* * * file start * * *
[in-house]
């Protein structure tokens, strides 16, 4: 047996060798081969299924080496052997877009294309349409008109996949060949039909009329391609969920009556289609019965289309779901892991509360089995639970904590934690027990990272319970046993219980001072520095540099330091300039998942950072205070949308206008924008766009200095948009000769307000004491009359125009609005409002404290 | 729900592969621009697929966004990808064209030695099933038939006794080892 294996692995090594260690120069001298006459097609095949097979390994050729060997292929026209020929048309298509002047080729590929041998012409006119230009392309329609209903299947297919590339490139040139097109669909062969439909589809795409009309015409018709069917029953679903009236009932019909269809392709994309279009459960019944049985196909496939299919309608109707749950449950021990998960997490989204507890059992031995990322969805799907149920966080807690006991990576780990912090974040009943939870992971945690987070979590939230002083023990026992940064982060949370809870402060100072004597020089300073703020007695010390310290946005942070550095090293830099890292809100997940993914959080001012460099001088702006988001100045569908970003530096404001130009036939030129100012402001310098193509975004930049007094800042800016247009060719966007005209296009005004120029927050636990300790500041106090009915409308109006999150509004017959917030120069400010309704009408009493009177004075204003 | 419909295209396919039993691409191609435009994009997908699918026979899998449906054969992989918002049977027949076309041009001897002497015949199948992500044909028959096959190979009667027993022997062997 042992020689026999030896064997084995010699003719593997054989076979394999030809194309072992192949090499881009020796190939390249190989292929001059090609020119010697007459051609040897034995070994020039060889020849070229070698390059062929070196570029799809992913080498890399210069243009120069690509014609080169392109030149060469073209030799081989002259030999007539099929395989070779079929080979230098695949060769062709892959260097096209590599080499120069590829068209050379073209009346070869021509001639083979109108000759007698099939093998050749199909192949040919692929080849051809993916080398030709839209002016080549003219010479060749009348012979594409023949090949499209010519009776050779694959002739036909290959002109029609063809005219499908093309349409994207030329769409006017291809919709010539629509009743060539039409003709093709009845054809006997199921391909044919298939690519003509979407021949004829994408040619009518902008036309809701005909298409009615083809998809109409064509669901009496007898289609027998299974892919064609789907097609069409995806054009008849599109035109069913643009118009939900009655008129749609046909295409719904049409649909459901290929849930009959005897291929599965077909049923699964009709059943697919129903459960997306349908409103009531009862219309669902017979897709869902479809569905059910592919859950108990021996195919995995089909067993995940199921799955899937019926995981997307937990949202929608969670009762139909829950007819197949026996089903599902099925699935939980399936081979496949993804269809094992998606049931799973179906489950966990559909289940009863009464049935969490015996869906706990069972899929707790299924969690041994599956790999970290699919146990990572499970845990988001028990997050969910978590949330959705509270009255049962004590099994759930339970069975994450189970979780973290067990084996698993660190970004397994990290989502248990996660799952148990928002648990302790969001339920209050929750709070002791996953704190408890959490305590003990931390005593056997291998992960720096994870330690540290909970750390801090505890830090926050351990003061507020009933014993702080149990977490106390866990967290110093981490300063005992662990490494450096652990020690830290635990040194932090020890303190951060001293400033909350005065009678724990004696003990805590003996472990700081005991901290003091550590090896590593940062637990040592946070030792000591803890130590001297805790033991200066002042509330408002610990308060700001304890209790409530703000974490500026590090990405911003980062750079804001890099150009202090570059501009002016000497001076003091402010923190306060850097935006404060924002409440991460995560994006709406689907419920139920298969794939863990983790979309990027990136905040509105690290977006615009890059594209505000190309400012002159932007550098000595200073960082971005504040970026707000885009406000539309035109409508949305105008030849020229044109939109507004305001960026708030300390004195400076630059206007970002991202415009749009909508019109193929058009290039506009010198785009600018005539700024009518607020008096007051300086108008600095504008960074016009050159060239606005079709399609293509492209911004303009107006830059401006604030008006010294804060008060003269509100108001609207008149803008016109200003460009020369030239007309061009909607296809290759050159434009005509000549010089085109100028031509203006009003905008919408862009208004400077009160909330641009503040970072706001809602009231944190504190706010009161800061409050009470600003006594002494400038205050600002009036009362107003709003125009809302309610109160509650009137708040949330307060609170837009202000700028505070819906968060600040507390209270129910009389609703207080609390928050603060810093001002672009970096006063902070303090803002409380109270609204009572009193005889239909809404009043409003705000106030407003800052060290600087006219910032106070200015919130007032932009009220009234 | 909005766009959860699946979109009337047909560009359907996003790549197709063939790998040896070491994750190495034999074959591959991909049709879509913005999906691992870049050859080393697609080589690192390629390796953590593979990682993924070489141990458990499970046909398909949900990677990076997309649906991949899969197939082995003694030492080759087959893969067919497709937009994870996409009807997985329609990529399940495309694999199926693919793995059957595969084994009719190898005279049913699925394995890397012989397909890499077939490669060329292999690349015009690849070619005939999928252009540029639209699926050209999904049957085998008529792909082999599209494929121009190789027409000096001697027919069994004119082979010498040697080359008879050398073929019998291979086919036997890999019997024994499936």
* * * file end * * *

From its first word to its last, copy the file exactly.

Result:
[in-house]
């Protein structure tokens, strides 16, 4: 047996060798081969299924080496052997877009294309349409008109996949060949039909009329391609969920009556289609019965289309779901892991509360089995639970904590934690027990990272319970046993219980001072520095540099330091300039998942950072205070949308206008924008766009200095948009000769307000004491009359125009609005409002404290 | 729900592969621009697929966004990808064209030695099933038939006794080892 294996692995090594260690120069001298006459097609095949097979390994050729060997292929026209020929048309298509002047080729590929041998012409006119230009392309329609209903299947297919590339490139040139097109669909062969439909589809795409009309015409018709069917029953679903009236009932019909269809392709994309279009459960019944049985196909496939299919309608109707749950449950021990998960997490989204507890059992031995990322969805799907149920966080807690006991990576780990912090974040009943939870992971945690987070979590939230002083023990026992940064982060949370809870402060100072004597020089300073703020007695010390310290946005942070550095090293830099890292809100997940993914959080001012460099001088702006988001100045569908970003530096404001130009036939030129100012402001310098193509975004930049007094800042800016247009060719966007005209296009005004120029927050636990300790500041106090009915409308109006999150509004017959917030120069400010309704009408009493009177004075204003 | 419909295209396919039993691409191609435009994009997908699918026979899998449906054969992989918002049977027949076309041009001897002497015949199948992500044909028959096959190979009667027993022997062997 042992020689026999030896064997084995010699003719593997054989076979394999030809194309072992192949090499881009020796190939390249190989292929001059090609020119010697007459051609040897034995070994020039060889020849070229070698390059062929070196570029799809992913080498890399210069243009120069690509014609080169392109030149060469073209030799081989002259030999007539099929395989070779079929080979230098695949060769062709892959260097096209590599080499120069590829068209050379073209009346070869021509001639083979109108000759007698099939093998050749199909192949040919692929080849051809993916080398030709839209002016080549003219010479060749009348012979594409023949090949499209010519009776050779694959002739036909290959002109029609063809005219499908093309349409994207030329769409006017291809919709010539629509009743060539039409003709093709009845054809006997199921391909044919298939690519003509979407021949004829994408040619009518902008036309809701005909298409009615083809998809109409064509669901009496007898289609027998299974892919064609789907097609069409995806054009008849599109035109069913643009118009939900009655008129749609046909295409719904049409649909459901290929849930009959005897291929599965077909049923699964009709059943697919129903459960997306349908409103009531009862219309669902017979897709869902479809569905059910592919859950108990021996195919995995089909067993995940199921799955899937019926995981997307937990949202929608969670009762139909829950007819197949026996089903599902099925699935939980399936081979496949993804269809094992998606049931799973179906489950966990559909289940009863009464049935969490015996869906706990069972899929707790299924969690041994599956790999970290699919146990990572499970845990988001028990997050969910978590949330959705509270009255049962004590099994759930339970069975994450189970979780973290067990084996698993660190970004397994990290989502248990996660799952148990928002648990302790969001339920209050929750709070002791996953704190408890959490305590003990931390005593056997291998992960720096994870330690540290909970750390801090505890830090926050351990003061507020009933014993702080149990977490106390866990967290110093981490300063005992662990490494450096652990020690830290635990040194932090020890303190951060001293400033909350005065009678724990004696003990805590003996472990700081005991901290003091550590090896590593940062637990040592946070030792000591803890130590001297805790033991200066002042509330408002610990308060700001304890209790409530703000974490500026590090990405911003980062750079804001890099150009202090570059501009002016000497001076003091402010923190306060850097935006404060924002409440991460995560994006709406689907419920139920298969794939863990983790979309990027990136905040509105690290977006615009890059594209505000190309400012002159932007550098000595200073960082971005504040970026707000885009406000539309035109409508949305105008030849020229044109939109507004305001960026708030300390004195400076630059206007970002991202415009749009909508019109193929058009290039506009010198785009600018005539700024009518607020008096007051300086108008600095504008960074016009050159060239606005079709399609293509492209911004303009107006830059401006604030008006010294804060008060003269509100108001609207008149803008016109200003460009020369030239007309061009909607296809290759050159434009005509000549010089085109100028031509203006009003905008919408862009208004400077009160909330641009503040970072706001809602009231944190504190706010009161800061409050009470600003006594002494400038205050600002009036009362107003709003125009809302309610109160509650009137708040949330307060609170837009202000700028505070819906968060600040507390209270129910009389609703207080609390928050603060810093001002672009970096006063902070303090803002409380109270609204009572009193005889239909809404009043409003705000106030407003800052060290600087006219910032106070200015919130007032932009009220009234 | 909005766009959860699946979109009337047909560009359907996003790549197709063939790998040896070491994750190495034999074959591959991909049709879509913005999906691992870049050859080393697609080589690192390629390796953590593979990682993924070489141990458990499970046909398909949900990677990076997309649906991949899969197939082995003694030492080759087959893969067919497709937009994870996409009807997985329609990529399940495309694999199926693919793995059957595969084994009719190898005279049913699925394995890397012989397909890499077939490669060329292999690349015009690849070619005939999928252009540029639209699926050209999904049957085998008529792909082999599209494929121009190789027409000096001697027919069994004119082979010498040697080359008879050398073929019998291979086919036997890999019997024994499936």